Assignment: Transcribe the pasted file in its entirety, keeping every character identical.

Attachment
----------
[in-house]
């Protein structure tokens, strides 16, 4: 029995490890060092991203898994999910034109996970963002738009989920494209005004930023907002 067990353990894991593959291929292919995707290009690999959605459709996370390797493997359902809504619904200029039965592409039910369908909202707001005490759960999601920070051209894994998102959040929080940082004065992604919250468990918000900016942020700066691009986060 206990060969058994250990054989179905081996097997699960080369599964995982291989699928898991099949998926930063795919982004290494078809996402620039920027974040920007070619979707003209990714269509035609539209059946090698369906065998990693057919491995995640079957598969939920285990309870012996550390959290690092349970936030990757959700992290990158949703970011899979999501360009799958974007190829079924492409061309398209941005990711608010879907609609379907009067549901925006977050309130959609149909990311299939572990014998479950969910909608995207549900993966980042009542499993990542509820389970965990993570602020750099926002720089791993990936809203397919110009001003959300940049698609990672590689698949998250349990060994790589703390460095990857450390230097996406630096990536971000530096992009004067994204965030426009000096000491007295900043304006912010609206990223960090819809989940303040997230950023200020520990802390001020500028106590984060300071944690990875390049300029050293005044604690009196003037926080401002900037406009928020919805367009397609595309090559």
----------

[in-house]
């Protein structure tokens, strides 16, 4: 029995490890060092991203898994999910034109996970963002738009989920494209005004930023907002 067990353990894991593959291929292919995707290009690999959605459709996370390797493997359902809504619904200029039965592409039910369908909202707001005490759960999601920070051209894994998102959040929080940082004065992604919250468990918000900016942020700066691009986060 206990060969058994250990054989179905081996097997699960080369599964995982291989699928898991099949998926930063795919982004290494078809996402620039920027974040920007070619979707003209990714269509035609539209059946090698369906065998990693057919491995995640079957598969939920285990309870012996550390959290690092349970936030990757959700992290990158949703970011899979999501360009799958974007190829079924492409061309398209941005990711608010879907609609379907009067549901925006977050309130959609149909990311299939572990014998479950969910909608995207549900993966980042009542499993990542509820389970965990993570602020750099926002720089791993990936809203397919110009001003959300940049698609990672590689698949998250349990060994790589703390460095990857450390230097996406630096990536971000530096992009004067994204965030426009000096000491007295900043304006912010609206990223960090819809989940303040997230950023200020520990802390001020500028106590984060300071944690990875390049300029050293005044604690009196003037926080401002900037406009928020919805367009397609595309090559």